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Wednesday, September 15, 2010

All you need to know about the Usher Syndrome and Related Disorders Conference, Part III: Genes, Proteins, and Networks

by Jennifer Phillips, Ph.D.

We’re slowly progressing through the wealth of interesting talks at the Conference last May, and even though I didn’t actually attend the Valencia meeting, I have enough familiarity with the dense molecular topics therein to give an adequate summary and their relevance to the Usher community. My plan is to cover the Usher gene overviews along with a few studies of particular players in Part III, and recap the talks that dealt with the topics of new genes and related genetic disorders in Part IV.

Prologue: It should come as no surprise to the readers here that Usher syndrome has multiple genetic causes—that is, mutations in one of twelve (so far) distinct chromosomal regions known as loci result in deafblindness in humans. Even though there are important differences in the onset, and precise symptoms of Usher syndrome, there are obviously enough commonalities to treat all cases of Usher as one general disorder. As such, one of the main research goals for those of us who study these molecules is the two-pronged investigation of

a) what they have in common, i.e. why defects in all these different genes cause a very specific type of sensorineural deafness and retinal degeneration, and
b) what makes each gene different, i.e. why mutations in some genes cause more severe forms of Usher than others.

So with that in mind, let’s get started on the summaries…

The Usher protein network in the inner ear
Hannie Kremer, Radboud University Nijmegen, The Netherlands
Figure 1: A—an electron microscope scan of the actin bundle, made up of organized stereocilia, projecting from a single hair cell. B—a cartoon of these structures showing a passive mode (gray, background) and an active mode (green, foreground), in which the stereocilia bend in unison in response to an incoming sound wave. C. A cartoon showing a magnified view of the tips of two individual stereocilia (green) tethered together by the Usher protein, Cadherin 23.

The above figure shows the organization of a specialized structure found in mechanosensory hair cells. The hair bundle is the structure that give ‘hair cells’ their name, although it’s not really made of hair, but actually comprised of tubes of actin that protrude in the same direction from the tops of these cells and are connected at the tips so that they will move as a unit in response to vibration, causing the hair cell to signal the auditory neurons that a sound has been perceived. Mice with mutated or deleted Usher genes have clear and specific defects in the formation of stereocilia, the actin bundles that project from the tops of the mechanosensory hair cells:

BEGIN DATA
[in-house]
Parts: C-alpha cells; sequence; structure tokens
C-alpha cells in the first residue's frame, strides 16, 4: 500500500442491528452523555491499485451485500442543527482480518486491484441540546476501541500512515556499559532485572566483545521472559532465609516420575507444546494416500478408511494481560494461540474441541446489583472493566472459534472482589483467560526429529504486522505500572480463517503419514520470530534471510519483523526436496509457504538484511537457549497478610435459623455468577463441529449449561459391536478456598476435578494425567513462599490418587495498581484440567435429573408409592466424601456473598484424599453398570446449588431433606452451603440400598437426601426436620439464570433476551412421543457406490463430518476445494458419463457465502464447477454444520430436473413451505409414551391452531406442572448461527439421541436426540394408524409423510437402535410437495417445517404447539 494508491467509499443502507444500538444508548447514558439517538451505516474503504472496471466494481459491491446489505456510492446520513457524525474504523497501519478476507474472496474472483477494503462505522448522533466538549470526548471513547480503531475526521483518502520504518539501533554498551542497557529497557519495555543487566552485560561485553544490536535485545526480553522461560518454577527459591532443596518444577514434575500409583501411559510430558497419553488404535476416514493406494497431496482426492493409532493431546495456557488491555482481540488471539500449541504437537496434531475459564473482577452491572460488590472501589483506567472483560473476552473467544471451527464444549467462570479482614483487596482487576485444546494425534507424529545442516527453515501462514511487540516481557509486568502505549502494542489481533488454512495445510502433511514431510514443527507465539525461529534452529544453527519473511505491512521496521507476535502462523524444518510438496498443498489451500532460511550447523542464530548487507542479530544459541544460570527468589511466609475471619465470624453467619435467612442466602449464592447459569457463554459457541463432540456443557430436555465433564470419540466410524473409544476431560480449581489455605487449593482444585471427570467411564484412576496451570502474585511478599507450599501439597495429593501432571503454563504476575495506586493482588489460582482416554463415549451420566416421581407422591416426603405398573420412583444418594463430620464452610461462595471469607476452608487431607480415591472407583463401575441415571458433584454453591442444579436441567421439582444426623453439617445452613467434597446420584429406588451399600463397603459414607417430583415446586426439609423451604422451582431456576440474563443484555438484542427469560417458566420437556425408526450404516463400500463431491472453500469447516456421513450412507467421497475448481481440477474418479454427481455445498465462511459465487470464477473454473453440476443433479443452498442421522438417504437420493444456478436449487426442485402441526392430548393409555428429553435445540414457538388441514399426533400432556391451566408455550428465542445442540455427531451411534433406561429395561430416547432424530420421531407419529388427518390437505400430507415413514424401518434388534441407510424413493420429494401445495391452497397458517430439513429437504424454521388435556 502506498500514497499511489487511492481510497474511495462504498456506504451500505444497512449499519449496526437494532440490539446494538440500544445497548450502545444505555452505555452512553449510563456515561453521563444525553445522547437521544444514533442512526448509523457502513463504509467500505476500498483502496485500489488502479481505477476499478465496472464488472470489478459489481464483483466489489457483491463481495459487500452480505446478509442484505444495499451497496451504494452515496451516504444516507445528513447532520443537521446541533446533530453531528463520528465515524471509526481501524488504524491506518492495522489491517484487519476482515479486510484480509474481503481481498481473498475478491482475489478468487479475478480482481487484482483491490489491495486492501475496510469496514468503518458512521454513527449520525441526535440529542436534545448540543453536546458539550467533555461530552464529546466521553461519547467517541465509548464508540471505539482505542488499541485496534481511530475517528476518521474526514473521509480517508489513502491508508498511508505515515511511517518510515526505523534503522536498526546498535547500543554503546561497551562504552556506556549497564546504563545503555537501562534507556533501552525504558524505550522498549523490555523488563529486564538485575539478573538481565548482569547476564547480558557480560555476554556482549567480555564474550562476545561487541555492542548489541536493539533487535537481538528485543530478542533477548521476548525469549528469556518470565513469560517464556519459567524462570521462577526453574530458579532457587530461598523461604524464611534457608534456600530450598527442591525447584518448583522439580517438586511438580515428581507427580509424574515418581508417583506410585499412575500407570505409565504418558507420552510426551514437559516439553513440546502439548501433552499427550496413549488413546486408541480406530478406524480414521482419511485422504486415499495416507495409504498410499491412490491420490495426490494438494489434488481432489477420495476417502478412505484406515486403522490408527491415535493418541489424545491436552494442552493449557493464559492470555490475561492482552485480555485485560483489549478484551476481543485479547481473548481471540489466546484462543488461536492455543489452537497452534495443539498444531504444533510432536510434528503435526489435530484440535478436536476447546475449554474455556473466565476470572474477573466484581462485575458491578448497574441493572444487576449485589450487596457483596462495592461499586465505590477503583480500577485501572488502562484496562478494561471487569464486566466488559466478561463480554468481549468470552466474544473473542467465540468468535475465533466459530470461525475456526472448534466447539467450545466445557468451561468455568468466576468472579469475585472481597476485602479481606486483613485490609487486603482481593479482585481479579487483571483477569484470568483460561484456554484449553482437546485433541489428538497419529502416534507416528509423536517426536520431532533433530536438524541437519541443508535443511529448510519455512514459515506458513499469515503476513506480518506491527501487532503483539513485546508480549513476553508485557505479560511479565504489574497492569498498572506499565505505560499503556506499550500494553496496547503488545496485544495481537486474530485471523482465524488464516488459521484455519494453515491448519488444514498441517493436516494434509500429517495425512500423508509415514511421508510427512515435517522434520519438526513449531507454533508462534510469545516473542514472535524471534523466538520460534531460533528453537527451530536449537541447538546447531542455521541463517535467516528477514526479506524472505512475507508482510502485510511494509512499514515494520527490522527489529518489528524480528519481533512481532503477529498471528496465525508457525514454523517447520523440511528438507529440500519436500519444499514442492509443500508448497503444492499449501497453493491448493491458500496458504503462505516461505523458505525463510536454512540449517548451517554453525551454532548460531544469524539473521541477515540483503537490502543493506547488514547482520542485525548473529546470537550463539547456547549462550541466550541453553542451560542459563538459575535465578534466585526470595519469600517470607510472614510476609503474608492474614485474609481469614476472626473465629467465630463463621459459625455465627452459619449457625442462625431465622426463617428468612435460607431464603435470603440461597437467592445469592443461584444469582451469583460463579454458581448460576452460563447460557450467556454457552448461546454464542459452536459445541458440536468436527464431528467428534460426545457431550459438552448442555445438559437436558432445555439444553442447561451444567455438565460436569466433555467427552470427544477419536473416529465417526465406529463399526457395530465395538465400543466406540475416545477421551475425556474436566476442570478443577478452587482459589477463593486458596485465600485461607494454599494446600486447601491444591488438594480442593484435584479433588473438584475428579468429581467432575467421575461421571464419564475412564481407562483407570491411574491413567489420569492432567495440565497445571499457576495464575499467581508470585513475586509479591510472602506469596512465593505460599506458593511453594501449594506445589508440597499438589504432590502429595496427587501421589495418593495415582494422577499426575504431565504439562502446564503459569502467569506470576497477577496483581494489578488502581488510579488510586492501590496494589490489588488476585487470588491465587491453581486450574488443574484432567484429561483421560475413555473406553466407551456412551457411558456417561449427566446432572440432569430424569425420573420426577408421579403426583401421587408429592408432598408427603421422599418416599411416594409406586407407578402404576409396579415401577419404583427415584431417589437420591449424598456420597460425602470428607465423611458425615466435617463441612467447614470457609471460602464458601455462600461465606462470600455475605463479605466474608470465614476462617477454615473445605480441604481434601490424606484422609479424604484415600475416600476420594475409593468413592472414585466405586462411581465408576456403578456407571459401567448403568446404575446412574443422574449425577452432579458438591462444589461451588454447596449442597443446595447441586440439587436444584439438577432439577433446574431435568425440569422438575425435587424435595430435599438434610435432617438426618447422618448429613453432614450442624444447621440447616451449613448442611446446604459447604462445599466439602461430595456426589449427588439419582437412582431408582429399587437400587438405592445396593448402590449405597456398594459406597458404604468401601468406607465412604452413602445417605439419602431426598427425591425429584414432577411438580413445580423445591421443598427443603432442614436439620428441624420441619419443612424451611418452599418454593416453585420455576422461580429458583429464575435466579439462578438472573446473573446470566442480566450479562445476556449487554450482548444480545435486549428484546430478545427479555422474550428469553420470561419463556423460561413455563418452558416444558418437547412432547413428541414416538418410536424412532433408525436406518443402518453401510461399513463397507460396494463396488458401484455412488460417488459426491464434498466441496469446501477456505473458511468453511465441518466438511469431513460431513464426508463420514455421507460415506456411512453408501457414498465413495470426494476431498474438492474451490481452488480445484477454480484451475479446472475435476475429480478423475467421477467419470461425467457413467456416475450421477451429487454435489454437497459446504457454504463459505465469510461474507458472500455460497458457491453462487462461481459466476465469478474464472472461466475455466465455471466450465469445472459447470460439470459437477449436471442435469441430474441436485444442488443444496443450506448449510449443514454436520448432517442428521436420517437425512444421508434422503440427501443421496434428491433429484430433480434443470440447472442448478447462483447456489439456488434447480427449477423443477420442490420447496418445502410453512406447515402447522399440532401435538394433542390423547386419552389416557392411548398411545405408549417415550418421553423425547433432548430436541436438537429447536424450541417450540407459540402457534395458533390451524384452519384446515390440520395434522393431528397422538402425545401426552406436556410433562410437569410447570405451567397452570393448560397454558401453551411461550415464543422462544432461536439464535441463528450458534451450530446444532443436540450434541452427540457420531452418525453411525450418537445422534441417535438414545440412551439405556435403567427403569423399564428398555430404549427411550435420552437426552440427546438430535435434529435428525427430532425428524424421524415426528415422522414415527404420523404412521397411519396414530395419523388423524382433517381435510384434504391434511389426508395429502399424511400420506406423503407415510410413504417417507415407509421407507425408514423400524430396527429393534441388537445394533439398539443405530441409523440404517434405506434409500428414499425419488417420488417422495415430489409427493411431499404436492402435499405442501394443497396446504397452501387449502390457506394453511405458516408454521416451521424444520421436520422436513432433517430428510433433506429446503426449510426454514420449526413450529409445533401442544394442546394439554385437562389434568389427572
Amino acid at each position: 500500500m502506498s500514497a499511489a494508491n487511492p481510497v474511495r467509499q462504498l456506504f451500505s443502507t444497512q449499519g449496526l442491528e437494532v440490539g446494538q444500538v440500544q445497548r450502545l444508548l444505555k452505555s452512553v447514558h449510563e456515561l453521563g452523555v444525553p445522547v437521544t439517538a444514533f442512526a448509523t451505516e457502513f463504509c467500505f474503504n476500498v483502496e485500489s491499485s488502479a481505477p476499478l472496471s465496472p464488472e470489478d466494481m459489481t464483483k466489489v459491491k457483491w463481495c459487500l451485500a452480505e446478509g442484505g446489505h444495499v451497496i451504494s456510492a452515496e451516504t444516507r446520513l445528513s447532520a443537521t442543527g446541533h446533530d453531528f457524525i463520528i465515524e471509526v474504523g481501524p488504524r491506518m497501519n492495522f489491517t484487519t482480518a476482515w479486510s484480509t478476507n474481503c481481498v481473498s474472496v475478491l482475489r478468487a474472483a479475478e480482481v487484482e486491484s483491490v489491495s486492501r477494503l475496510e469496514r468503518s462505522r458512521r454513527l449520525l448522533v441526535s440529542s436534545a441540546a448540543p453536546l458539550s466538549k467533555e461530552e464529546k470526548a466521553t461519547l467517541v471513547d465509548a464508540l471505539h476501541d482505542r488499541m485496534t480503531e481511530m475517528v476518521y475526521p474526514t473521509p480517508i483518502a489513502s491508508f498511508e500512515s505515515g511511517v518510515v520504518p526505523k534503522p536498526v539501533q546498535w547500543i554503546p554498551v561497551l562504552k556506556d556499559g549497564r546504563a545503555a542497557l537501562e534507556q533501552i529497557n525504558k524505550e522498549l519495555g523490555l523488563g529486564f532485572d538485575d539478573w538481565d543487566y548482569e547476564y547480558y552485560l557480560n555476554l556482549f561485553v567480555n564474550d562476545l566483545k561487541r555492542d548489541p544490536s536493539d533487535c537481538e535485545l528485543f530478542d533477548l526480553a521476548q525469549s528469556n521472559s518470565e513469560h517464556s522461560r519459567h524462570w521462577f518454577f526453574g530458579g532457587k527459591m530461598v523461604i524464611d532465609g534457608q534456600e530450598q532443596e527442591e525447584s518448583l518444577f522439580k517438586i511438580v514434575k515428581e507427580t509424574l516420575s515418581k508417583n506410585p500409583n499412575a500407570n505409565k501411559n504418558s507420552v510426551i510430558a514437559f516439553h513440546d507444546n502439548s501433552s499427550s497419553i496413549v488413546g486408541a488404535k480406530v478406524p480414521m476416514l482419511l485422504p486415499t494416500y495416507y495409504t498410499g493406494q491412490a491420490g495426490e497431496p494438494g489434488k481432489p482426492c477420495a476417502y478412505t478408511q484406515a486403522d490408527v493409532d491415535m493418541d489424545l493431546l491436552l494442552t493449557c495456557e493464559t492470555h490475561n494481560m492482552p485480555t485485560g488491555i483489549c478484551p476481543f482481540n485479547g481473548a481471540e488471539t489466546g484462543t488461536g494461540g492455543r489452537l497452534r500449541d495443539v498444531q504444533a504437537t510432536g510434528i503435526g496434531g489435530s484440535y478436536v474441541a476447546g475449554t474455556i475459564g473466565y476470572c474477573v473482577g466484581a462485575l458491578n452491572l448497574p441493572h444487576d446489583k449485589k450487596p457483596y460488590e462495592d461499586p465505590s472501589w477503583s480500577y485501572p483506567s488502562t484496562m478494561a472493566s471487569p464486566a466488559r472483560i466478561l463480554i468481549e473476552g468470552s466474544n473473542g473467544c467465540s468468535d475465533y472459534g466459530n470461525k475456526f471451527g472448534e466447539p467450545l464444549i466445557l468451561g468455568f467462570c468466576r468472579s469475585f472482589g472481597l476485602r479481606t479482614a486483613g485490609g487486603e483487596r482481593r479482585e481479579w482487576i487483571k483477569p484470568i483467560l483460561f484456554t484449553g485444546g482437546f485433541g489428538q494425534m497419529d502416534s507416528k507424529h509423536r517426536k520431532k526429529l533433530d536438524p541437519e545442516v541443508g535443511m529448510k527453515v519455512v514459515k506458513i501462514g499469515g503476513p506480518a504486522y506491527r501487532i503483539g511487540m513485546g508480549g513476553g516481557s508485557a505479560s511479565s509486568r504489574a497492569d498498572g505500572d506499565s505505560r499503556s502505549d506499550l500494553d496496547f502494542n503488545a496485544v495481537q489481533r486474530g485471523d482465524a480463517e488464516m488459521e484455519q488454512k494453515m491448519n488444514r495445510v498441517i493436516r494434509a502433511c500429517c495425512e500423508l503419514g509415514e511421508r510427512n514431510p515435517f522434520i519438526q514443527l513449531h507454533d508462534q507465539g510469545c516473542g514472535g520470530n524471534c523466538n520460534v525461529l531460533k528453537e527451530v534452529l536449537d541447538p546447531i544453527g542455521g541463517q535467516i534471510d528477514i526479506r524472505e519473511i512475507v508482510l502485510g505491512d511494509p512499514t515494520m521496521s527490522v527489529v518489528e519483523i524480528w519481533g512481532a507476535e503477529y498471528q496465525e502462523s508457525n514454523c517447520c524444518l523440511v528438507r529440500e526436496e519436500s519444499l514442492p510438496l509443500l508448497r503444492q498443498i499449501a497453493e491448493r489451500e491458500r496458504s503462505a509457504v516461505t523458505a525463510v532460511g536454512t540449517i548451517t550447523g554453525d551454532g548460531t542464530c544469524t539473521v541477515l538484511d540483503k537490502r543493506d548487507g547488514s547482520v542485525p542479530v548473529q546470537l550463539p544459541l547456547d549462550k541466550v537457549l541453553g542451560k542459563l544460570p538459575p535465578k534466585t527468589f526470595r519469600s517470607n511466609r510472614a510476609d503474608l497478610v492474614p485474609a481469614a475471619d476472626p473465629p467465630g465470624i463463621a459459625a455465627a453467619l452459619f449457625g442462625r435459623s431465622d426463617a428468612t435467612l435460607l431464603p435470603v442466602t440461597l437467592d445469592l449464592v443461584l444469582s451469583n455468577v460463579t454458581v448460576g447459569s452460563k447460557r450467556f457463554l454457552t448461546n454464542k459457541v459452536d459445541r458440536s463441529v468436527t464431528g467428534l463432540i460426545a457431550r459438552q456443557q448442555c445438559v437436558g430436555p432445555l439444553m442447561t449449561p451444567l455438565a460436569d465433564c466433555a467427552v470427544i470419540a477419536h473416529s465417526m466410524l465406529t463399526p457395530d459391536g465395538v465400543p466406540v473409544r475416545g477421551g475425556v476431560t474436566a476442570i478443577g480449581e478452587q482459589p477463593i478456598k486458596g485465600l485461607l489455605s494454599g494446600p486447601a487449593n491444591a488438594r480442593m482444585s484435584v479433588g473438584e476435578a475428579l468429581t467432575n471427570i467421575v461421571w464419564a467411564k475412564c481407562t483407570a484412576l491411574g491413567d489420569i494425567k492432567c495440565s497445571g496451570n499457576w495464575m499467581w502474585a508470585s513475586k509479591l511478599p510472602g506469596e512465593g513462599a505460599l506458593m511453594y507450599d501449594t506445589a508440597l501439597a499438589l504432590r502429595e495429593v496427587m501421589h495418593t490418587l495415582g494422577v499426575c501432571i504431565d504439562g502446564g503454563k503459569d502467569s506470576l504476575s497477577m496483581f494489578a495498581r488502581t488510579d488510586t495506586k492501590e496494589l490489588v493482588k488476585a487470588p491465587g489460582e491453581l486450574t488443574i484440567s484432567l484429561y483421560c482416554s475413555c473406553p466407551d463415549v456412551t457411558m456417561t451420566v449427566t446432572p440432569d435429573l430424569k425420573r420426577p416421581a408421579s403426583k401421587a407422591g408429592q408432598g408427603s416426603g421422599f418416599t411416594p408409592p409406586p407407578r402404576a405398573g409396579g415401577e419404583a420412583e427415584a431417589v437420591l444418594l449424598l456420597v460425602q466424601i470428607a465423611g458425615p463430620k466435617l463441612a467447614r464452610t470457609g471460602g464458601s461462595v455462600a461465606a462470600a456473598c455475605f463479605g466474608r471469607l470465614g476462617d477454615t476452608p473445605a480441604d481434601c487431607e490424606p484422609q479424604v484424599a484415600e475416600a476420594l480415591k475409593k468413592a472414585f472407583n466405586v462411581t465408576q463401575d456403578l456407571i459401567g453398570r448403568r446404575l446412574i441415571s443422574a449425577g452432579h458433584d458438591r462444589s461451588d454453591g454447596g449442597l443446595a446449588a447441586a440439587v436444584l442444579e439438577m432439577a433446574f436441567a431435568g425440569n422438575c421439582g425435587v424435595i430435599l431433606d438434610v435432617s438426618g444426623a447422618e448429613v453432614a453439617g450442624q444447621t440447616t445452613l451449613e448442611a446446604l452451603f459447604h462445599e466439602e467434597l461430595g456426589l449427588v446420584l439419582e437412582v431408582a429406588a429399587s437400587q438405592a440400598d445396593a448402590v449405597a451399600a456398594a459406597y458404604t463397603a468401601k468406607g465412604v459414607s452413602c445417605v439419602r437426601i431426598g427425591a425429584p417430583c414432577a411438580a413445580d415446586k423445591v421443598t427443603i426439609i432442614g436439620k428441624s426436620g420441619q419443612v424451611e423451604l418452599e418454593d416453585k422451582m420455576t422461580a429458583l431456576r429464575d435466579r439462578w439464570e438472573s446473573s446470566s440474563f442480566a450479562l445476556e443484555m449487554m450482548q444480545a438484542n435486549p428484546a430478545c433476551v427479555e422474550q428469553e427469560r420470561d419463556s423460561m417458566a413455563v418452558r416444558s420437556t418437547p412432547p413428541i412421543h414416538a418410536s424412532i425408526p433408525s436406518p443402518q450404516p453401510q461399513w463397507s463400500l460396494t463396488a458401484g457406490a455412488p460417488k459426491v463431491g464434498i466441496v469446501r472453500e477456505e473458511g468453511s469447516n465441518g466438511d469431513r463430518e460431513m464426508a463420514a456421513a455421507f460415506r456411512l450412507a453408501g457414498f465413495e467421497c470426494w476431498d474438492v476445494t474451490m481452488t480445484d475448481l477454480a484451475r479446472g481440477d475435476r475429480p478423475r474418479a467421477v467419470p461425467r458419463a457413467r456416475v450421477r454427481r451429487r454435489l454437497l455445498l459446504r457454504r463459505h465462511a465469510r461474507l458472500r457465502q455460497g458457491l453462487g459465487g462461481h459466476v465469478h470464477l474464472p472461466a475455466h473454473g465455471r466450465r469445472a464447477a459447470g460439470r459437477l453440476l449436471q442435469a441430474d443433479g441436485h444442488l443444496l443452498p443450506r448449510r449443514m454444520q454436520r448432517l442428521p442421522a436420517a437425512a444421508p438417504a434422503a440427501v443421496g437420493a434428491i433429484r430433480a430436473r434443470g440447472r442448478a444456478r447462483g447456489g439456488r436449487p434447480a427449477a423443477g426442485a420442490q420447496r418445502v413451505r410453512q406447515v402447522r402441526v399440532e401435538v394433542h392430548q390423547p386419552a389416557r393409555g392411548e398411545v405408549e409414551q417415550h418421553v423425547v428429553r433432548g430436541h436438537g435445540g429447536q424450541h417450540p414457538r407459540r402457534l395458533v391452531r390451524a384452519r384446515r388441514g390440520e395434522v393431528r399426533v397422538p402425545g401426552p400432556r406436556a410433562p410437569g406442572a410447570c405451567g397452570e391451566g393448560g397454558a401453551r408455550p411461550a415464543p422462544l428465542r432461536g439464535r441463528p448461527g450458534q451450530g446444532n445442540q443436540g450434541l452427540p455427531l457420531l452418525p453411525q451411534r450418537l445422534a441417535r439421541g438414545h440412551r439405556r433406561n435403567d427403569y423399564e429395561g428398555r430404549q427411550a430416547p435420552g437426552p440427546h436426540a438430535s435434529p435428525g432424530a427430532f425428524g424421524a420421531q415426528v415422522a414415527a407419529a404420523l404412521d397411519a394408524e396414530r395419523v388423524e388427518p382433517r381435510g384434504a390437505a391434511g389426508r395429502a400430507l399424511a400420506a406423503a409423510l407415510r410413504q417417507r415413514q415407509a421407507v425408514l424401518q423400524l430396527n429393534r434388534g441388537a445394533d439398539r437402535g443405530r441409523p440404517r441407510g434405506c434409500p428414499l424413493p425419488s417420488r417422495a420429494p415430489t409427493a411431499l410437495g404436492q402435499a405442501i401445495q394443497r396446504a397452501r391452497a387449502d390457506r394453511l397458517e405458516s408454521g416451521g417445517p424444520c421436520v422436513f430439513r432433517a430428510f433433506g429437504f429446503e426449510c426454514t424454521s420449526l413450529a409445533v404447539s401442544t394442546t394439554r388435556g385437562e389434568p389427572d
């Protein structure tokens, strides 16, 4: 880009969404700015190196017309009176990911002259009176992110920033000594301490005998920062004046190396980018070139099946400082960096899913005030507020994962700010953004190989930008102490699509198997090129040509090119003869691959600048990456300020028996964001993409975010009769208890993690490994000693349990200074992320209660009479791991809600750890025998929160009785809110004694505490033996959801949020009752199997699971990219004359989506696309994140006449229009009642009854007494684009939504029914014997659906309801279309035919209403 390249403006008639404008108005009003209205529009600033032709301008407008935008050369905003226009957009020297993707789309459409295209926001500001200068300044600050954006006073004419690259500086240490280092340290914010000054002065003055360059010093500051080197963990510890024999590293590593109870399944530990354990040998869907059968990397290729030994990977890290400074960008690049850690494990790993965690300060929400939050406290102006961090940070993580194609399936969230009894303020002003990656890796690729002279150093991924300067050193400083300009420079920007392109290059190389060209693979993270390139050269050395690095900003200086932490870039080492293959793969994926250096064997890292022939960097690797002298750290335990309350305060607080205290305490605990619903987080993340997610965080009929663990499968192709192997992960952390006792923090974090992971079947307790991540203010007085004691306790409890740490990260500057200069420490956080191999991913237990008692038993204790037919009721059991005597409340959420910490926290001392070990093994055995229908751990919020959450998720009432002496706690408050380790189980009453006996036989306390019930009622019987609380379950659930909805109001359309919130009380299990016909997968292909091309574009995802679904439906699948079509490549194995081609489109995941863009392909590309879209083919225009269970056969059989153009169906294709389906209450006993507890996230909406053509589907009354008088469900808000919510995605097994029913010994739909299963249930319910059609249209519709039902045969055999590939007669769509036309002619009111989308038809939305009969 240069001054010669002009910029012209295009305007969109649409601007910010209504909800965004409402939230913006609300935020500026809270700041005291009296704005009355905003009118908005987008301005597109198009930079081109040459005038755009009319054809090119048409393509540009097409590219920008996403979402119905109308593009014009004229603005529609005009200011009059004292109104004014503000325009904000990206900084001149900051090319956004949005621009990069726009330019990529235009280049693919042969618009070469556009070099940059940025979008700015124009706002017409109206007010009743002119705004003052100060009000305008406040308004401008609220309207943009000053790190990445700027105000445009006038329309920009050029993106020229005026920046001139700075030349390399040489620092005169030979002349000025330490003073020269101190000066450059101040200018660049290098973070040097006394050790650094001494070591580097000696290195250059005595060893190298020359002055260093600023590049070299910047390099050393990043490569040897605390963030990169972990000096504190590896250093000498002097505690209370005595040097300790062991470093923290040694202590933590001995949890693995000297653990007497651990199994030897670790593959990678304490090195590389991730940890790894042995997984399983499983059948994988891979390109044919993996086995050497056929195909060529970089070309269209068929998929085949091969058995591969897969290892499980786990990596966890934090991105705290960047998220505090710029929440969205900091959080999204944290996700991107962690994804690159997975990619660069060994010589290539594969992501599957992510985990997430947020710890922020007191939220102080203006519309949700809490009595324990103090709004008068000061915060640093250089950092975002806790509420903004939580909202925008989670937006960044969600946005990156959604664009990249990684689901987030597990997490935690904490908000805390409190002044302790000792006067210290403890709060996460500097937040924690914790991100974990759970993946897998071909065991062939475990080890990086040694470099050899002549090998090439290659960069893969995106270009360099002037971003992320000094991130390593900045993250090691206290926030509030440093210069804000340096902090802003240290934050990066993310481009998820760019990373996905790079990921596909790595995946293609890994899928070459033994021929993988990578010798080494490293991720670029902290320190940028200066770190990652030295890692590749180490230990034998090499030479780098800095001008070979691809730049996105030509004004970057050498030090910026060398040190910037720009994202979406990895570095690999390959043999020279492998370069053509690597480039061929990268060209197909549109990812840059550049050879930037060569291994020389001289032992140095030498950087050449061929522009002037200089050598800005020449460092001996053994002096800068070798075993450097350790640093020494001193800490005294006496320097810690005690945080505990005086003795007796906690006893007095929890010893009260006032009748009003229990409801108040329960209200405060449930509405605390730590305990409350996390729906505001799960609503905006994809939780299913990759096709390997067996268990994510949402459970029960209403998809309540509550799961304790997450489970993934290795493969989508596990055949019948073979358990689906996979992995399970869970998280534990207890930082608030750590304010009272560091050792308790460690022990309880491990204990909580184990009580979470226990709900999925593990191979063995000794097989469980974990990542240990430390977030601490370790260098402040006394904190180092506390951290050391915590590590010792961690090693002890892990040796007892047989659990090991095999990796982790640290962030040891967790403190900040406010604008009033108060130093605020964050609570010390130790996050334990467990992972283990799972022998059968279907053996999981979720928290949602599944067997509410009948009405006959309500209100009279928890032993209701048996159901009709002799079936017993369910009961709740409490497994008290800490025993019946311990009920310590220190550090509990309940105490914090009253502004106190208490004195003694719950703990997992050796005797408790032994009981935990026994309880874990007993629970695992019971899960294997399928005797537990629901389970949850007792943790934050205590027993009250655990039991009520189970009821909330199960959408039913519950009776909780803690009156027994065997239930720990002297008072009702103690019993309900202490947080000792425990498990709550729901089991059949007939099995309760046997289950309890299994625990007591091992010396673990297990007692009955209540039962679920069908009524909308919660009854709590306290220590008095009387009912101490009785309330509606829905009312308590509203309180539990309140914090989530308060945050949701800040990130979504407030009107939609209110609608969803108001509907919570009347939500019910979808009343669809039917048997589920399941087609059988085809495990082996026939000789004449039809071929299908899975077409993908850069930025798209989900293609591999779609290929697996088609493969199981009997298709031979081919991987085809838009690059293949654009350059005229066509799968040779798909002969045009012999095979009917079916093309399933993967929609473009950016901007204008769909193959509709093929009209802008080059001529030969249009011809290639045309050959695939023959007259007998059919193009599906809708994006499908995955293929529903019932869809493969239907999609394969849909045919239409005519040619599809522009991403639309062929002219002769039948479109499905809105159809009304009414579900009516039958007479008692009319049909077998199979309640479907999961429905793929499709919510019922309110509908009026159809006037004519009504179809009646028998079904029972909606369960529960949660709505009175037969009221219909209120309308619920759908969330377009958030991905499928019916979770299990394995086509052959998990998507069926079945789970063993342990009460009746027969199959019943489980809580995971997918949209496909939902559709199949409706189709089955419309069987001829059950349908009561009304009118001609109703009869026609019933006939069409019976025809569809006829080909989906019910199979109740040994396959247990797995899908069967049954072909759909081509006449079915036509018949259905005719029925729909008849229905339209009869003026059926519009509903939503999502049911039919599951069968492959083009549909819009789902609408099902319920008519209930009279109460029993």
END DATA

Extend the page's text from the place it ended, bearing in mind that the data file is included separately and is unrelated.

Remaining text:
Figure 2: from Lefevre et al, 2008. The far left panel shows several hair cells (outer hair cells (OHC) and inner hair cells (IHC) )from the cochlea of a mouse without an Usher mutation. The rest of the panels are images from this same region of the cochlea from mice with defects in Usher genes. From left to right: wild-type, Myo7a, Ush1c, Cdh23, Pcdh15, Ush1g.


The observed defects in the length, width, orientation and abundance of stereocilia in the Usher mice show a clear requirement for Usher proteins in the proper formation of these structures. As all of this growth and development takes place before birth in humans, it’s no surprise that the hearing loss in most Usher cases is congenital. But what exactly makes the stereocilia so disorganized? We know from biochemical studies that many of the Usher proteins can physically interact with each other, and we know from antibody localization studies that many of the Usher proteins localize to particular regions of the hair bundles, so detailed studies of these in combination with the mouse Usher mutants provides evidence (alluded to in figure 1C) that the Usher proteins work together in a complex to guide the organized growth of the actin bundles by linking the individual stereocilia together. In addition to this proposed function of an Usher complex, individual Usher proteins appear to play a role in the outgrowth of the actin structures. Finally, there is some, less-well understood evidence that some Usher proteins may also be involved in events at the other end of the hair cell—the part that communicates with the auditory neurons.

Why you care

Understanding when and how the Usher proteins are required for normal cellular development and function is critical for the discovery of targeted therapies. The more we can find out about what these molecules are doing in there, the better chance we have of identifying ways to compensate for defective proteins in Usher patients.

The Usher proteins in the retina
Uwe Wolfrum, Johannes Gutenberg University of Mainz, Germany


Figure 3: Usher protein localization in subcellular regions of the photoreceptor cell. Abbreviations from top to bottom: BM: basement membrane; RPE: retinal pigmented epithelial cell; OS: outer segment; CC: connecting cilium; IS: inner segment; N: nucleus; S: synapse; N: neuron.
adapted from Reiners et al, 2006.